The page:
Another issue with sudo is that it leads to running a root application with a users configuration, which may override or change permissions. In some cases, this can subsequently make an application unusable for the user. Use sux, kdesu, gksu or su-to-root -X -c as recommended!

Being in root

WARNING: While you are logged in as root, the system will not stop you from doing potentially dangerous things like deleting important files etc., you have to be absolutely sure about what you are doing, because it's very possible to seriously harm your system.

Under no circumstances should you be as root in the console/terminal to run applications that a standard user uses to go about being productive on a day to day basis, like sending emails, creating spreadsheets or surfing the internet and so forth.

Command Line Help

Yes there is. Most Linux commands/programs comes with its own manual called a "man page" or "manual page" accessible from the command line. The syntax is:

$ man command-name

or

$ man -k <keyword>

This will bring up the manual page for that command. Navigate up and down with the cursor keys. As an example try:

$ man apt-get

To escape from the man pages type q to quit

Another useful utility is the "apropos" command. Apropos basically enables you to search the man pages for a command if you e.g. don't remember the complete syntax. As an example you can try:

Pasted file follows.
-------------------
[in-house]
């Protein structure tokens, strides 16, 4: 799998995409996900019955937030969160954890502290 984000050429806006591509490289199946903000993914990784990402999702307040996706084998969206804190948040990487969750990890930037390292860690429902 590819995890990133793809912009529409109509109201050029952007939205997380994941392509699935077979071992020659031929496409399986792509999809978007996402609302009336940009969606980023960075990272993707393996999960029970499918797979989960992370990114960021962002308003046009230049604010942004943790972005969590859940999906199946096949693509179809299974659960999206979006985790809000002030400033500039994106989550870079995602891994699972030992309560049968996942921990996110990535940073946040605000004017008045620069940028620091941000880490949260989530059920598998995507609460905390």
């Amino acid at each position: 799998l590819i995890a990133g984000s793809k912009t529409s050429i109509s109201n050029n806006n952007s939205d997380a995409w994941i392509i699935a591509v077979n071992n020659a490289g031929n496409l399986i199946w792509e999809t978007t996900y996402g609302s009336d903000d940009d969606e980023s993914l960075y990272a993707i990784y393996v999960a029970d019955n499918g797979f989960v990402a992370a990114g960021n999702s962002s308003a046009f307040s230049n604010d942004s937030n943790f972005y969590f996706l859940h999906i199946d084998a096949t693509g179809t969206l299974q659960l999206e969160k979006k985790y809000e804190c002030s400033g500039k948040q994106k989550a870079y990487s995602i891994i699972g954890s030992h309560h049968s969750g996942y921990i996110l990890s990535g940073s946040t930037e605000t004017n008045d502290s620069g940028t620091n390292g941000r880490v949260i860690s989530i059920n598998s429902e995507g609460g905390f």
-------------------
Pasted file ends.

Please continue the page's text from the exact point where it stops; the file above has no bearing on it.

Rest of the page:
$ apropos apt-

This will list all commands for the package manager 'apt'. The 'apropos' utility is a quite powerful tool, but describing it in detail is way beyond the scope of this manual. For details of its use, see it's man page.

Linux Terminal Commands List (excerpt)

This is an excellent primer on using BASH from linuxcommand.org

A very comprehensive list of 687 commands in alphabetical order from Linux in a Nutshell, 5th Edition: O'Reilly Publications can be found here and is a 'must bookmark'

There are numerous tutorials on the Internet. A very good one aimed at the beginner is: A Beginner's Bash

Or use your favourite search engine to find more.

A script and how to use them

A shell script is a convenient way to group multiple commands together in a file, By entering the filename of the script every command will be executed in turn. siduction.orges with several useful scripts in order to make life easier for the users.

If the shell-script is in your current working directory

./name_of_shell-script

Some scripts require root access (sux) in a terminal and others do not, it depends entirely on the purpose of the script.

Script Installation and execution procedure

Use wget to download the script file, placing it wherever it has been recommended to place it (for example it may ask you to place it in /usr/local/bin) , you can use your mouse copy and paste file name directly into your konsole window, after logging in as sux

Example of using wget that requires root access (sux)
sux
cd /usr/local/bin
wget script-name

You then need to make the file executable

chmod +x  script-name

You can also use a browser to download a script file then place it where it has been recommended to place it, however you will still need to make it executable.

Page last revised 017/01/2012 1800 UTC